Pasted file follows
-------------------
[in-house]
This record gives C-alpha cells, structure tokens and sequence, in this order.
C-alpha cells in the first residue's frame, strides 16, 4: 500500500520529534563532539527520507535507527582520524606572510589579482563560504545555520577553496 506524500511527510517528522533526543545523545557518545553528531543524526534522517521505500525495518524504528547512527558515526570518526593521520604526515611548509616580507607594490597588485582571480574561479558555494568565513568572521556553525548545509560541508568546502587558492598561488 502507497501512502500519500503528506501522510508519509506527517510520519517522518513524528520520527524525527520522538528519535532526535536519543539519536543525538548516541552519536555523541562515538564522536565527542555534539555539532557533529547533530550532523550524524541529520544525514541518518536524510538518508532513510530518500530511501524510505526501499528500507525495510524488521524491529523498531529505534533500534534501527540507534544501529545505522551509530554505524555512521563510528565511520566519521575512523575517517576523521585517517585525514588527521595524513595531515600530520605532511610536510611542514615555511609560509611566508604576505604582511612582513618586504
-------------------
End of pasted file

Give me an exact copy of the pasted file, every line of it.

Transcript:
[in-house]
This record gives C-alpha cells, structure tokens and sequence, in this order.
C-alpha cells in the first residue's frame, strides 16, 4: 500500500520529534563532539527520507535507527582520524606572510589579482563560504545555520577553496 506524500511527510517528522533526543545523545557518545553528531543524526534522517521505500525495518524504528547512527558515526570518526593521520604526515611548509616580507607594490597588485582571480574561479558555494568565513568572521556553525548545509560541508568546502587558492598561488 502507497501512502500519500503528506501522510508519509506527517510520519517522518513524528520520527524525527520522538528519535532526535536519543539519536543525538548516541552519536555523541562515538564522536565527542555534539555539532557533529547533530550532523550524524541529520544525514541518518536524510538518508532513510530518500530511501524510505526501499528500507525495510524488521524491529523498531529505534533500534534501527540507534544501529545505522551509530554505524555512521563510528565511520566519521575512523575517517576523521585517517585525514588527521595524513595531515600530520605532511610536510611542514615555511609560509611566508604576505604582511612582513618586504